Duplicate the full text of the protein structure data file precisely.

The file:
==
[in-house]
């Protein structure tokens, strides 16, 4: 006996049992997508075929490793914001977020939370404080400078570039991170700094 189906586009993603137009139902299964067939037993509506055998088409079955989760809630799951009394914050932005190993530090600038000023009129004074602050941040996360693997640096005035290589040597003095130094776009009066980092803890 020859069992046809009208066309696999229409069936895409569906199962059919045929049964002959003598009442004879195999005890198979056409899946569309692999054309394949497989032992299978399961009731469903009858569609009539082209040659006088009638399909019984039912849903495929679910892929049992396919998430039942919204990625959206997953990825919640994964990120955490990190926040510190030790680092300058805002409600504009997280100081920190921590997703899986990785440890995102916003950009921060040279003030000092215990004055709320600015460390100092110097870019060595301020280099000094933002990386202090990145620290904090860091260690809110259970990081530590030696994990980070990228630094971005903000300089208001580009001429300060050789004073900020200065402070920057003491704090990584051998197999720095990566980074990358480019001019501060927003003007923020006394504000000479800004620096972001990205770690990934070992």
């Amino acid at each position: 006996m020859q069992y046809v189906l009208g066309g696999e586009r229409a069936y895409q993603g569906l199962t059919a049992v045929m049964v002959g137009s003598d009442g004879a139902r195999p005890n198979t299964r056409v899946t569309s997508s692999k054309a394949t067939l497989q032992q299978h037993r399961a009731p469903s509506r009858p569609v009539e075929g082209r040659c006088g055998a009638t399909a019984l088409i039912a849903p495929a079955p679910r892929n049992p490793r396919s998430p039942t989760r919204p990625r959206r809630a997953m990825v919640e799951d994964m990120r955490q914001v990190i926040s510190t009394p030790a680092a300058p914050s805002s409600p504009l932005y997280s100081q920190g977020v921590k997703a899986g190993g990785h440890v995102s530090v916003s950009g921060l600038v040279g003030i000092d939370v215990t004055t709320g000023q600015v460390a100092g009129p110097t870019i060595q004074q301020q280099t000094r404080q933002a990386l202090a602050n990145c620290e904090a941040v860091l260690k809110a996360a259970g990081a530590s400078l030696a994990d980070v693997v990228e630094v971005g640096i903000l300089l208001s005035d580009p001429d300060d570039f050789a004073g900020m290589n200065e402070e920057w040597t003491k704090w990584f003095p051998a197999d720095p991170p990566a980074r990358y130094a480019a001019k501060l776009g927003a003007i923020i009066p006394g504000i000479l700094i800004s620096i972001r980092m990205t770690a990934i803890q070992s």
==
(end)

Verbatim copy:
[in-house]
């Protein structure tokens, strides 16, 4: 006996049992997508075929490793914001977020939370404080400078570039991170700094 189906586009993603137009139902299964067939037993509506055998088409079955989760809630799951009394914050932005190993530090600038000023009129004074602050941040996360693997640096005035290589040597003095130094776009009066980092803890 020859069992046809009208066309696999229409069936895409569906199962059919045929049964002959003598009442004879195999005890198979056409899946569309692999054309394949497989032992299978399961009731469903009858569609009539082209040659006088009638399909019984039912849903495929679910892929049992396919998430039942919204990625959206997953990825919640994964990120955490990190926040510190030790680092300058805002409600504009997280100081920190921590997703899986990785440890995102916003950009921060040279003030000092215990004055709320600015460390100092110097870019060595301020280099000094933002990386202090990145620290904090860091260690809110259970990081530590030696994990980070990228630094971005903000300089208001580009001429300060050789004073900020200065402070920057003491704090990584051998197999720095990566980074990358480019001019501060927003003007923020006394504000000479800004620096972001990205770690990934070992």
């Amino acid at each position: 006996m020859q069992y046809v189906l009208g066309g696999e586009r229409a069936y895409q993603g569906l199962t059919a049992v045929m049964v002959g137009s003598d009442g004879a139902r195999p005890n198979t299964r056409v899946t569309s997508s692999k054309a394949t067939l497989q032992q299978h037993r399961a009731p469903s509506r009858p569609v009539e075929g082209r040659c006088g055998a009638t399909a019984l088409i039912a849903p495929a079955p679910r892929n049992p490793r396919s998430p039942t989760r919204p990625r959206r809630a997953m990825v919640e799951d994964m990120r955490q914001v990190i926040s510190t009394p030790a680092a300058p914050s805002s409600p504009l932005y997280s100081q920190g977020v921590k997703a899986g190993g990785h440890v995102s530090v916003s950009g921060l600038v040279g003030i000092d939370v215990t004055t709320g000023q600015v460390a100092g009129p110097t870019i060595q004074q301020q280099t000094r404080q933002a990386l202090a602050n990145c620290e904090a941040v860091l260690k809110a996360a259970g990081a530590s400078l030696a994990d980070v693997v990228e630094v971005g640096i903000l300089l208001s005035d580009p001429d300060d570039f050789a004073g900020m290589n200065e402070e920057w040597t003491k704090w990584f003095p051998a197999d720095p991170p990566a980074r990358y130094a480019a001019k501060l776009g927003a003007i923020i009066p006394g504000i000479l700094i800004s620096i972001r980092m990205t770690a990934i803890q070992s």